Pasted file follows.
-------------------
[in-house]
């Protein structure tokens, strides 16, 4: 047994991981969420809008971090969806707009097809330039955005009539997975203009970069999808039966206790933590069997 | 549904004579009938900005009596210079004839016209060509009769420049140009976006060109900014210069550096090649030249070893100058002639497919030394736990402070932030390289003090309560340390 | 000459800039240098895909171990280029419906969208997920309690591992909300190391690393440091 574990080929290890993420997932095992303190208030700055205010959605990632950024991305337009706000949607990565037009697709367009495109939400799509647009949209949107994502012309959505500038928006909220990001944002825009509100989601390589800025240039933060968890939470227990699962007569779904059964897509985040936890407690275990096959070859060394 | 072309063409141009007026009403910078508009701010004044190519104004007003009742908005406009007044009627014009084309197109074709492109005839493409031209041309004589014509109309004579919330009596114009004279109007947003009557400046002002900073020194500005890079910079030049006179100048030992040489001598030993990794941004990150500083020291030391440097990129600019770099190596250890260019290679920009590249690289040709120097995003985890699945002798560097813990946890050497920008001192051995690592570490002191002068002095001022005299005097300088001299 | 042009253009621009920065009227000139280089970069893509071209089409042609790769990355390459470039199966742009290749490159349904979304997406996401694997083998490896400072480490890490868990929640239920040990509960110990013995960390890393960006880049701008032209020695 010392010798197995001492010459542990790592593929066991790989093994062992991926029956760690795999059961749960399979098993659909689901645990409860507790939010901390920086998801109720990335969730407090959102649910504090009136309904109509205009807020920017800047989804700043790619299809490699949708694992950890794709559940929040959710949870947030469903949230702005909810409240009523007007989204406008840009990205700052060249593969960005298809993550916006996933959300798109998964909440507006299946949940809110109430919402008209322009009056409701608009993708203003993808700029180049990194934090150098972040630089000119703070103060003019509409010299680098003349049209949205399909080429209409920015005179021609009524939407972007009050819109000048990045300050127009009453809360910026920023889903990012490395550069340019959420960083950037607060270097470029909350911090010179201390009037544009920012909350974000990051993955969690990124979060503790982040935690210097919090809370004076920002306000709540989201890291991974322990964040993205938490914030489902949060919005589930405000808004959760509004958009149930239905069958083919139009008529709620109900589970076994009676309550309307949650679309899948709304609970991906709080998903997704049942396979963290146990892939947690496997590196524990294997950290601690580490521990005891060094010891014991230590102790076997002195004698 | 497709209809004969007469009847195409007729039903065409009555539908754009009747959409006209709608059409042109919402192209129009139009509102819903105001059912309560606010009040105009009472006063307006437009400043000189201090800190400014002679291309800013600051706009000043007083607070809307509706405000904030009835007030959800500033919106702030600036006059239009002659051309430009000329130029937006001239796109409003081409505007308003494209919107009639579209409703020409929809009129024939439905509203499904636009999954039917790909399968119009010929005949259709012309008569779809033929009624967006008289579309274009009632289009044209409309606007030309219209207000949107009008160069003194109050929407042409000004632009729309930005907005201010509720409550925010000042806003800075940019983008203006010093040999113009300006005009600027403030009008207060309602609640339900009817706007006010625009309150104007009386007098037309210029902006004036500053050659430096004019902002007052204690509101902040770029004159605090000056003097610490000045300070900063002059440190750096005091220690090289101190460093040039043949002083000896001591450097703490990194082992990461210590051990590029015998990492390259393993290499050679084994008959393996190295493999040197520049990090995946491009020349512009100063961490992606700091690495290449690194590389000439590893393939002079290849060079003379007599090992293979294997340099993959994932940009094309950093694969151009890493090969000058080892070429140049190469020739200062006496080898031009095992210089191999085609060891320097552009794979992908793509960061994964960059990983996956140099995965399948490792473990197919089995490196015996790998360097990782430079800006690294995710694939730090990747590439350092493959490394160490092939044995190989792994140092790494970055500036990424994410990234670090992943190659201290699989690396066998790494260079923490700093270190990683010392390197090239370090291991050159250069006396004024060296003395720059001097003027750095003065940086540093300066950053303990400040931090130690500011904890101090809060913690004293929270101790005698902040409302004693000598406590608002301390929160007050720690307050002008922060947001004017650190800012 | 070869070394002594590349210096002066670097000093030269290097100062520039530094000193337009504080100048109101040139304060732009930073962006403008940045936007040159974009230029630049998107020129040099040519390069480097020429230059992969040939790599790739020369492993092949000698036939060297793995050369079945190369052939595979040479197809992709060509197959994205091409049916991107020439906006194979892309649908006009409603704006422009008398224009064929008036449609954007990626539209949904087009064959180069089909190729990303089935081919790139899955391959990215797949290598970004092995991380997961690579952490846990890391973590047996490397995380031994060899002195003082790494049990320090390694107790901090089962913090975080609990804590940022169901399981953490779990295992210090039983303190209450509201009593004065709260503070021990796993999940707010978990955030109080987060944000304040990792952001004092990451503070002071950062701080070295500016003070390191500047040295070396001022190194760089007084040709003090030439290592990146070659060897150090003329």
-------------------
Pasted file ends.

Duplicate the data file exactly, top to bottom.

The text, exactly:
[in-house]
């Protein structure tokens, strides 16, 4: 047994991981969420809008971090969806707009097809330039955005009539997975203009970069999808039966206790933590069997 | 549904004579009938900005009596210079004839016209060509009769420049140009976006060109900014210069550096090649030249070893100058002639497919030394736990402070932030390289003090309560340390 | 000459800039240098895909171990280029419906969208997920309690591992909300190391690393440091 574990080929290890993420997932095992303190208030700055205010959605990632950024991305337009706000949607990565037009697709367009495109939400799509647009949209949107994502012309959505500038928006909220990001944002825009509100989601390589800025240039933060968890939470227990699962007569779904059964897509985040936890407690275990096959070859060394 | 072309063409141009007026009403910078508009701010004044190519104004007003009742908005406009007044009627014009084309197109074709492109005839493409031209041309004589014509109309004579919330009596114009004279109007947003009557400046002002900073020194500005890079910079030049006179100048030992040489001598030993990794941004990150500083020291030391440097990129600019770099190596250890260019290679920009590249690289040709120097995003985890699945002798560097813990946890050497920008001192051995690592570490002191002068002095001022005299005097300088001299 | 042009253009621009920065009227000139280089970069893509071209089409042609790769990355390459470039199966742009290749490159349904979304997406996401694997083998490896400072480490890490868990929640239920040990509960110990013995960390890393960006880049701008032209020695 010392010798197995001492010459542990790592593929066991790989093994062992991926029956760690795999059961749960399979098993659909689901645990409860507790939010901390920086998801109720990335969730407090959102649910504090009136309904109509205009807020920017800047989804700043790619299809490699949708694992950890794709559940929040959710949870947030469903949230702005909810409240009523007007989204406008840009990205700052060249593969960005298809993550916006996933959300798109998964909440507006299946949940809110109430919402008209322009009056409701608009993708203003993808700029180049990194934090150098972040630089000119703070103060003019509409010299680098003349049209949205399909080429209409920015005179021609009524939407972007009050819109000048990045300050127009009453809360910026920023889903990012490395550069340019959420960083950037607060270097470029909350911090010179201390009037544009920012909350974000990051993955969690990124979060503790982040935690210097919090809370004076920002306000709540989201890291991974322990964040993205938490914030489902949060919005589930405000808004959760509004958009149930239905069958083919139009008529709620109900589970076994009676309550309307949650679309899948709304609970991906709080998903997704049942396979963290146990892939947690496997590196524990294997950290601690580490521990005891060094010891014991230590102790076997002195004698 | 497709209809004969007469009847195409007729039903065409009555539908754009009747959409006209709608059409042109919402192209129009139009509102819903105001059912309560606010009040105009009472006063307006437009400043000189201090800190400014002679291309800013600051706009000043007083607070809307509706405000904030009835007030959800500033919106702030600036006059239009002659051309430009000329130029937006001239796109409003081409505007308003494209919107009639579209409703020409929809009129024939439905509203499904636009999954039917790909399968119009010929005949259709012309008569779809033929009624967006008289579309274009009632289009044209409309606007030309219209207000949107009008160069003194109050929407042409000004632009729309930005907005201010509720409550925010000042806003800075940019983008203006010093040999113009300006005009600027403030009008207060309602609640339900009817706007006010625009309150104007009386007098037309210029902006004036500053050659430096004019902002007052204690509101902040770029004159605090000056003097610490000045300070900063002059440190750096005091220690090289101190460093040039043949002083000896001591450097703490990194082992990461210590051990590029015998990492390259393993290499050679084994008959393996190295493999040197520049990090995946491009020349512009100063961490992606700091690495290449690194590389000439590893393939002079290849060079003379007599090992293979294997340099993959994932940009094309950093694969151009890493090969000058080892070429140049190469020739200062006496080898031009095992210089191999085609060891320097552009794979992908793509960061994964960059990983996956140099995965399948490792473990197919089995490196015996790998360097990782430079800006690294995710694939730090990747590439350092493959490394160490092939044995190989792994140092790494970055500036990424994410990234670090992943190659201290699989690396066998790494260079923490700093270190990683010392390197090239370090291991050159250069006396004024060296003395720059001097003027750095003065940086540093300066950053303990400040931090130690500011904890101090809060913690004293929270101790005698902040409302004693000598406590608002301390929160007050720690307050002008922060947001004017650190800012 | 070869070394002594590349210096002066670097000093030269290097100062520039530094000193337009504080100048109101040139304060732009930073962006403008940045936007040159974009230029630049998107020129040099040519390069480097020429230059992969040939790599790739020369492993092949000698036939060297793995050369079945190369052939595979040479197809992709060509197959994205091409049916991107020439906006194979892309649908006009409603704006422009008398224009064929008036449609954007990626539209949904087009064959180069089909190729990303089935081919790139899955391959990215797949290598970004092995991380997961690579952490846990890391973590047996490397995380031994060899002195003082790494049990320090390694107790901090089962913090975080609990804590940022169901399981953490779990295992210090039983303190209450509201009593004065709260503070021990796993999940707010978990955030109080987060944000304040990792952001004092990451503070002071950062701080070295500016003070390191500047040295070396001022190194760089007084040709003090030439290592990146070659060897150090003329």